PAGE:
IBM has introduced a managed service for running the Kubernetes open source container orchestration engine directly on “bare-metal” servers. In a blog entry, Jason McGee, vice president and IBM Fellow with IBM Cloud, detailed this new package and a number of new capabilities and planned services which will be built around the container orchestration engine.
This includes the ability for containers hosted in IBM Cloud to directly access GPUs and simplifying the experience of running Kubernetes on bare metal. “On IBM Cloud, Kubernetes can now fit into an organization’s cloud strategy no matter what that looks like; whether it’s building a completely cloud-native machine learning app, accessing servers directly to handle large data workloads or migrating data-heavy apps to the cloud,” wrote McGee.
At the company’s THINK Conference, being held this week in Las Vegas, IBM revealed further cloud and container-based capabilities, including a new Cloud Security Advisor. The experimental Cloud Security Advisor allows IT teams dashboard for assessing the state of their systems’ through active vulnerability testing.
The company also introduced IBM Cloud Internet Services, in collaboration with security services provider Cloudflare. The IBM Cloud will now have the ability to head off DDOS attacks, and other types of outside exploits before they can impact service performance. The Cloud Internet Services include a Web application firewall, global load balancing, and SSL.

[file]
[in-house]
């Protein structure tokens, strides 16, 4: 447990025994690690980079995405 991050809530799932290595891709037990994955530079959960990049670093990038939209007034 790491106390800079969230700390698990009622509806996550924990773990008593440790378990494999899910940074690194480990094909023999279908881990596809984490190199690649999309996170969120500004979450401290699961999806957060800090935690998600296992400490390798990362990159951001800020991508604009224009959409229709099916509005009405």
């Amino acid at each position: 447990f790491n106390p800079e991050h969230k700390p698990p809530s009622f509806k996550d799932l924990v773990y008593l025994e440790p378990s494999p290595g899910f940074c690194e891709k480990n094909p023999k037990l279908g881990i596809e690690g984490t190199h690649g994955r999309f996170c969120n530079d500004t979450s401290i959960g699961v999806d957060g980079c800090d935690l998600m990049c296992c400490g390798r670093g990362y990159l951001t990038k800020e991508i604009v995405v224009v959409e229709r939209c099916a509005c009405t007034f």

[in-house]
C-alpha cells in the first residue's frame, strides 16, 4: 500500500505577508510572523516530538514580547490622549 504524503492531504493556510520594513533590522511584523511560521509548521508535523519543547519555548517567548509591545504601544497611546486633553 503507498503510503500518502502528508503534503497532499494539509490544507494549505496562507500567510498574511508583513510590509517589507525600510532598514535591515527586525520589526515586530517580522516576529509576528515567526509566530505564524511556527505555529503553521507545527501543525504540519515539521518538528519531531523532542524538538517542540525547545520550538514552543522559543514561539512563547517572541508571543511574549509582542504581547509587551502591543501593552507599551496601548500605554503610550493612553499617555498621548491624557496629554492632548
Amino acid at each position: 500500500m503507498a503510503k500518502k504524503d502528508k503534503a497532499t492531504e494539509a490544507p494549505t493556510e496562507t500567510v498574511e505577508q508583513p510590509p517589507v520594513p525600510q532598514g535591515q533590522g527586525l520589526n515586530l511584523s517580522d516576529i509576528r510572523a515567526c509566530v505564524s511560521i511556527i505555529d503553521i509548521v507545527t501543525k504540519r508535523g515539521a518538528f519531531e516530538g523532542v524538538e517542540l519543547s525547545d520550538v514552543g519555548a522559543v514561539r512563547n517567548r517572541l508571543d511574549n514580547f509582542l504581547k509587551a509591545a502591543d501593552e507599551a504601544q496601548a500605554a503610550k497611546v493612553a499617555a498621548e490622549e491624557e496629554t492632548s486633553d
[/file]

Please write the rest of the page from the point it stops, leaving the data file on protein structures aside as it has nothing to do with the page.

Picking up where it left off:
“Enterprises can focus on innovation from the cloud to the edge and spend less time worrying about performance issues and security threats,” according to Cloudflare CEO and co-founder Matthew Prince, who was quoted in a blog posting on the IBM website. “Across the industry, we are just starting to break the surface of the impact that a strong edge and cloud strategy will have in the enterprise, and the results will be staggering.”
Behind IBM’s work on its own cloud and the services contained therein is a growing dedication to the Kubernetes project and platform for its customer’s future. Daniel Berg, distinguished engineer IBM cloud container services, said that many of IBM’s verticals are using Kubernetes in production today.
He said that extending legacy architectures to support modern demanding workloads is harder than simply learning and implementing containers. A year ago, Kubernetes was primarily used in production by IBM’s retail customers, but today, said Berg, “now we’re seeing multiple different industries using containers in production.”
Berg said that IBM is now heavily involved in Kubernetes, and has been since the 1.0 release.
“It’d be accurate to say that IBM was as close to Kubernetes’ initial point of impact as it could be,” wrote Charles King, principal at Pund-IT, wrote in an email to The New Stack. “IBM has made steady contributions to and investments in Kubernetes, including the Cloud Private solutions it announced a few months ago (and which provide the foundation for its new Cloud Private for Data solution.”
One thing IBM has going for it with its dedication to Kubernetes is the inherent complexity of the system. “It’s a complex technology so the assistance of service professionals and other experts can be valuable for many customers. That’s especially true for enterprises that are contemplating or planning substantial deployments. Interestingly enough, you can say the same thing about enterprise-class virtualization. So I don’t expect that dynamic to change anytime soon,” wrote King.